Who you're going to be and what you're going to become takes time. But, nowadays, getting educated has an extraordinary set of expectations for students. Omid Safi reminds us that students need to be gentle with themselves as they discover what it means to be a human being and not just a human doing.
Regret and humility are two ways we relate to the past, but they can spawn very different approaches to life. Embracing adversity can open up hope for the future depending on how we embrace it.
When yes is overused it takes what should be a whole-hearted gift and turns it into an anxiety-producing check box. Courtney Martin's argument for saying "no" gracefully and learning to measure life in acts of unhurried love.
A sampling of our best picks of the week on everything from vocation to multitasking, honoring teachers and Alzheimer's patients. And some ways to join On Being in the studio or on your iPad.
Researchers are showing that doing it all at the same time is a “diabolical illusion.” If we know this, why does it continue to be so seductive, so alluring? In this technological, overambitious age, a commentary on striving to be focused and whole again.
No matter what decade of your life you're in, your journey to find a fulfilling work life is one often clouded with worry and self-doubt. Parker Palmer writes this helpful story about finding the way — not by what opens in front of you but by what closes behind you.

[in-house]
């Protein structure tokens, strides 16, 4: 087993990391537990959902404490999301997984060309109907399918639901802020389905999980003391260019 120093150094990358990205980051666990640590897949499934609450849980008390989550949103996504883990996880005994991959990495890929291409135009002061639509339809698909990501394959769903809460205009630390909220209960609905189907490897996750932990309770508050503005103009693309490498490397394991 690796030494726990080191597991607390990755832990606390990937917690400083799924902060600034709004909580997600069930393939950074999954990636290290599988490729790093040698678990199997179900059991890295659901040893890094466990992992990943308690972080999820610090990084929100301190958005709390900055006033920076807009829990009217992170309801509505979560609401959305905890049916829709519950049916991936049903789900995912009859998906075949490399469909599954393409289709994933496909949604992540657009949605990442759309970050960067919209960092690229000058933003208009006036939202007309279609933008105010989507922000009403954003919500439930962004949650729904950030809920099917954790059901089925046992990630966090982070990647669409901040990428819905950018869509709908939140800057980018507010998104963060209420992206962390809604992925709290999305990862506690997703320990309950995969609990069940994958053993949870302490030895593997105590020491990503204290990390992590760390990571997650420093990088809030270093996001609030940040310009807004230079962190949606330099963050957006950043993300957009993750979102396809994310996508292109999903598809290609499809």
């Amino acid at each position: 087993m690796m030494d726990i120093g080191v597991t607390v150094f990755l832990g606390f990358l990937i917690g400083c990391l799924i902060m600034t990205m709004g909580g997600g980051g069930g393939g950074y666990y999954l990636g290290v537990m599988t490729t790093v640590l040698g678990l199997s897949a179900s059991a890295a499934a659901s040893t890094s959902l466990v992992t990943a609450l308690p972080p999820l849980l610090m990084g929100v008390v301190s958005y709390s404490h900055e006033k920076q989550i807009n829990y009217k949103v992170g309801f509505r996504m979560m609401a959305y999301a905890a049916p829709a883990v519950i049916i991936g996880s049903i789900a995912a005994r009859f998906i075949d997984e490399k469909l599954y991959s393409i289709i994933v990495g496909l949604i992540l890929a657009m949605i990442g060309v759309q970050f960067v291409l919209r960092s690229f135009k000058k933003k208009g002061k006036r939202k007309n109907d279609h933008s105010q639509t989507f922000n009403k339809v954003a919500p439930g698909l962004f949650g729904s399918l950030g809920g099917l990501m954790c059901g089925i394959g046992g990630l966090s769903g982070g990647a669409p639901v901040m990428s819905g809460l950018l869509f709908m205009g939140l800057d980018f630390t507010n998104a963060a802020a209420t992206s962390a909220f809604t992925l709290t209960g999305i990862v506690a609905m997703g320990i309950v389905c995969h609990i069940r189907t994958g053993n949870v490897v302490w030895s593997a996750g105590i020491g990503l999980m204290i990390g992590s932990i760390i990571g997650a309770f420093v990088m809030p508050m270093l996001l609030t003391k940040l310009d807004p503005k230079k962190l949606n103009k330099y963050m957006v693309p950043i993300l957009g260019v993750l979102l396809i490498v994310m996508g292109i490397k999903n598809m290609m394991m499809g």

Making connections can be "life-giving" but they can also reinforce "damaging divides." Courtney Martin is reminded of the vitality of human bonds — and the chasms that remain in this hypernetworked world.
Sometimes the framing question needs to be, well, questioned. A "clearness committee" helps our columnist find a way of asking a transformative question instead of a question of loss.
Our executive editor's weekly missive, including a smart testimony on the value of work, a Mary Oliver poem on suffering and joy, a call for headlines that reflect the fullness of the world, and a stunning body of paintings from Rabindranath Tagore.
Neil Gaiman's commencement speech is exactly what you need. Make mistakes, enjoy the journey, break the rules, make good art.
A thoughtful meditation by a craftsman-philosopher who contemplates the human condition through the building of simple, hand-tooled coffins.
A bartender who was born and raised in Jamaica sent us this lovely essay in response to our latest show. A testament to the power of poetry and pursuit.
An innovator in social investing talks about three educators who influenced her most.
We made a trip to a nearby historic eatery to gather sound for this program.
When we value the mindfulness and intellectual rigor in all kinds of work — including manual forms of labor — what do we learn about ourselves? A reflection on appreciating labor in its many forms.